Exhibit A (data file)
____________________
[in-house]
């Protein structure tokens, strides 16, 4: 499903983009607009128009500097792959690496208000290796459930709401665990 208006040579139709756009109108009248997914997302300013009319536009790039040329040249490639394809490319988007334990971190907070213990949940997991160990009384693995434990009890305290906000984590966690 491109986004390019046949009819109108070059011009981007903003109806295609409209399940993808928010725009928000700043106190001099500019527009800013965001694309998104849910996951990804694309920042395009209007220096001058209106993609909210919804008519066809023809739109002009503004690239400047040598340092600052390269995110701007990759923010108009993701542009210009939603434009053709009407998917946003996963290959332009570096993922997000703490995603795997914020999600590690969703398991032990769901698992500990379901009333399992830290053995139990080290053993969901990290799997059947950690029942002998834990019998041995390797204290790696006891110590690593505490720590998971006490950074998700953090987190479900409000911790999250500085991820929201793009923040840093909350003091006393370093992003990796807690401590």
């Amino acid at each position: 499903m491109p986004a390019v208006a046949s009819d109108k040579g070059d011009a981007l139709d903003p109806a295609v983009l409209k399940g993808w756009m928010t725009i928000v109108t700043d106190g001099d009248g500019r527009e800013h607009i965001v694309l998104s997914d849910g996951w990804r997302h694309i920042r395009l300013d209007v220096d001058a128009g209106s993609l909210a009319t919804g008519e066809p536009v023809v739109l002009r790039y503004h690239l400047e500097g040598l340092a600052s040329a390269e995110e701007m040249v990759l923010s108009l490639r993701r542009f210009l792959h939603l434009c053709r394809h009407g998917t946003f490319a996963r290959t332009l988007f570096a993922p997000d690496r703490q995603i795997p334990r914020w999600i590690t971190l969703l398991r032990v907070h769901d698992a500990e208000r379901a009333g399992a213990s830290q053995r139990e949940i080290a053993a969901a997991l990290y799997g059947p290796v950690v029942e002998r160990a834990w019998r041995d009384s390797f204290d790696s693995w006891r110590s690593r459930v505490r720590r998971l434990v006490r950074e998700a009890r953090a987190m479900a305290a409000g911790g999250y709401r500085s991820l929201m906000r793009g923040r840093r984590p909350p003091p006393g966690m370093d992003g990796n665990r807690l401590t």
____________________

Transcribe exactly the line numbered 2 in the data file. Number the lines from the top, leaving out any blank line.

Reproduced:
């Protein structure tokens, strides 16, 4: 499903983009607009128009500097792959690496208000290796459930709401665990 208006040579139709756009109108009248997914997302300013009319536009790039040329040249490639394809490319988007334990971190907070213990949940997991160990009384693995434990009890305290906000984590966690 491109986004390019046949009819109108070059011009981007903003109806295609409209399940993808928010725009928000700043106190001099500019527009800013965001694309998104849910996951990804694309920042395009209007220096001058209106993609909210919804008519066809023809739109002009503004690239400047040598340092600052390269995110701007990759923010108009993701542009210009939603434009053709009407998917946003996963290959332009570096993922997000703490995603795997914020999600590690969703398991032990769901698992500990379901009333399992830290053995139990080290053993969901990290799997059947950690029942002998834990019998041995390797204290790696006891110590690593505490720590998971006490950074998700953090987190479900409000911790999250500085991820929201793009923040840093909350003091006393370093992003990796807690401590």